Medium price kits can also go for high prices, but you can often find a good kit at a decent price. The determining factor is supply and demand. Recently, an ERTL kit of a IH Scout Sport sold for $150. Incredible. Realistically, thatís not more than a $75 kit. My price would have been $45. The kit is not rare, but it can be hard to find. On the other hand, 66 Galaxie kits can sometimes be had for $20. My price on those is $20. This is a kit thatís still plentiful.
As to my personal usage of Ebay, my rule is that Fredís Model World customers get first crack at everything. Once mailing lists are sent and the web page updated, I give modelers several weeks to pick and choose freely among the offerings. After the dust clears, any remaining kits of interest are then put on ebay with low minimum bids. Iíve had good success with ebay auctions in terms of clearing out remaining stock and keeping cash flow going in between lists. This has also been a good way to increase my customer base and meet new modelers.
Iím sorry to say that not all ebay sellers use this method to sell. Iíve seen many dealers begin to exclusively sell on ebay, doing away with catalogs. I understand this, as I pay well over $4,000 a year for catalog printing and mailing. However, customer loyalty means a great deal to me. I donít believe it is fair to dump your customers and concede sales to auctions. Iíve had many people tell me to give up sending catalogs and sell everything on ebay. Once again, thatís greed talking. I donít need to get rich in this business, just pay bills and keep going. You can continue to count on me for a good selection and prices on obsolete kits.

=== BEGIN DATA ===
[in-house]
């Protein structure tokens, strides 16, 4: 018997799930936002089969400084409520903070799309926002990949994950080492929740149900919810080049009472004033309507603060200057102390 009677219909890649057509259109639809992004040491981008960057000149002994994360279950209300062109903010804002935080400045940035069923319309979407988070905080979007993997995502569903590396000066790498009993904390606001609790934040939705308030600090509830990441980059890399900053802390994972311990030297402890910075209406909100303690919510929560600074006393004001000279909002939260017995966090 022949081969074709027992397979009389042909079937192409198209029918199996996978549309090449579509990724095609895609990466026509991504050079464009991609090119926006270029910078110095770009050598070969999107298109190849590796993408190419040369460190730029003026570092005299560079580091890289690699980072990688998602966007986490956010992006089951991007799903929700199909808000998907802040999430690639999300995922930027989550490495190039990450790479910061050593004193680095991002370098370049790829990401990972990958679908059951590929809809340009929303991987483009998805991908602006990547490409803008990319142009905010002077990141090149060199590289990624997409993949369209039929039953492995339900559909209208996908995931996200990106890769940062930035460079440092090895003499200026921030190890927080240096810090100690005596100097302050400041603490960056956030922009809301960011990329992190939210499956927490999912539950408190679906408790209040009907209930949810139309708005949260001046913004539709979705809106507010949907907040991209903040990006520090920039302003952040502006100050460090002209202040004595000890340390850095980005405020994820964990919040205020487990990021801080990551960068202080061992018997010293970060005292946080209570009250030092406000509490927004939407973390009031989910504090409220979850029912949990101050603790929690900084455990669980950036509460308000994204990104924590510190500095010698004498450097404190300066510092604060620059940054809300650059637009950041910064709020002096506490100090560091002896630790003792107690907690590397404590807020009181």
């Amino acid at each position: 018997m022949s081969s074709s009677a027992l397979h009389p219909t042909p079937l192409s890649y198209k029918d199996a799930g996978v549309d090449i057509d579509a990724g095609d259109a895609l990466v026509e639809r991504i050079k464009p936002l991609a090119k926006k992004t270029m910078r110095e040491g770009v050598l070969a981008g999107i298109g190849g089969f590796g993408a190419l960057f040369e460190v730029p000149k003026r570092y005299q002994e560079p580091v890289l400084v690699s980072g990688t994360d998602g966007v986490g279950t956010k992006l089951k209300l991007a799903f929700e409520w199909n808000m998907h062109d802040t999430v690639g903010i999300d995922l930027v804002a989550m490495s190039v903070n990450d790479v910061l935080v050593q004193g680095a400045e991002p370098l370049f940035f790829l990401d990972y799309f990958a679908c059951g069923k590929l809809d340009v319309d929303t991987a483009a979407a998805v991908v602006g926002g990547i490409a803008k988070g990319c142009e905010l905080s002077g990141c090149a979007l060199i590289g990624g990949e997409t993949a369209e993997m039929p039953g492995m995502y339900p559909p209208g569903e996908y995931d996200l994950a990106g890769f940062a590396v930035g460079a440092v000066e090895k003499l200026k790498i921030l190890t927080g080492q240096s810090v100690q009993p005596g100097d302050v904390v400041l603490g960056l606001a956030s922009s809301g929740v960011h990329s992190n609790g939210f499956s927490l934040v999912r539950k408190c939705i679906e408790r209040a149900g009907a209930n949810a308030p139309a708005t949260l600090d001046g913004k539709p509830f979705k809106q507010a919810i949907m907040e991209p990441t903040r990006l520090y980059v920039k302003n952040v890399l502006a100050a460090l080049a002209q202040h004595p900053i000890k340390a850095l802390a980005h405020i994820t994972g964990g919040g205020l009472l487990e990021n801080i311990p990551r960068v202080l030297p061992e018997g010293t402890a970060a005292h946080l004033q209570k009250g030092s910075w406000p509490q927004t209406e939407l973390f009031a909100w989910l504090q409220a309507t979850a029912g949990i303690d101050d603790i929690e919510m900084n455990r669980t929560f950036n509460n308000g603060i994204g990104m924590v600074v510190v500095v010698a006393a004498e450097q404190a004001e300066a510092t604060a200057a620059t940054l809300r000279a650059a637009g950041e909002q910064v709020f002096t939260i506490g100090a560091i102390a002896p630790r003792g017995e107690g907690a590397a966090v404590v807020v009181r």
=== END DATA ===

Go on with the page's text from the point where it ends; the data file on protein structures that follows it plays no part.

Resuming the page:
Tips and Tricks
By Jim Bolden Sr.
Iíve been building cars since I was 8 years old. The days of building cars straight from the box are gone. Over the years, Iíve met many people and bent an ear to many ideas that others have come up with. Letís face it, not all of us can afford aftermarket ďdo dadsĒ to build out contest cars. They arenít cheap! So why not improvise and save a few bucks to buy more kits. Hereís some helpful hints:
If you come across that rare car that some kid painted with a brush 30 years ago, itís obvious that you will need to strip the paint off before painting it the right way yourself. Go to any auto parts store and buy some brake fluid and a large plastic tray with a top. Disassemble our model and place the parts in the tray full of brake fluid for 24-48 hours. The paint should wrinkle or flal off, leaving you to take a toothbrush and scrub the car clean. If the paint hasnít been entirely removed, try a second dunking in the brake fluid. After the paint is thoroughly removed, soap and clean the car with dish detergent, then gently dry.
Another neat trick Iíve learned is for exhaust systems. You can make realistic exhausts from aluminum tubing used for r/c cars or gas engines. Check out your hobby shop for the material. Itís cheap and easy to use. The tubing can be cut using an exacto knife. Here are a few more quick tips:
Battery cables-phone wire is just the right size and color;
Stay tuned for more tips in the future.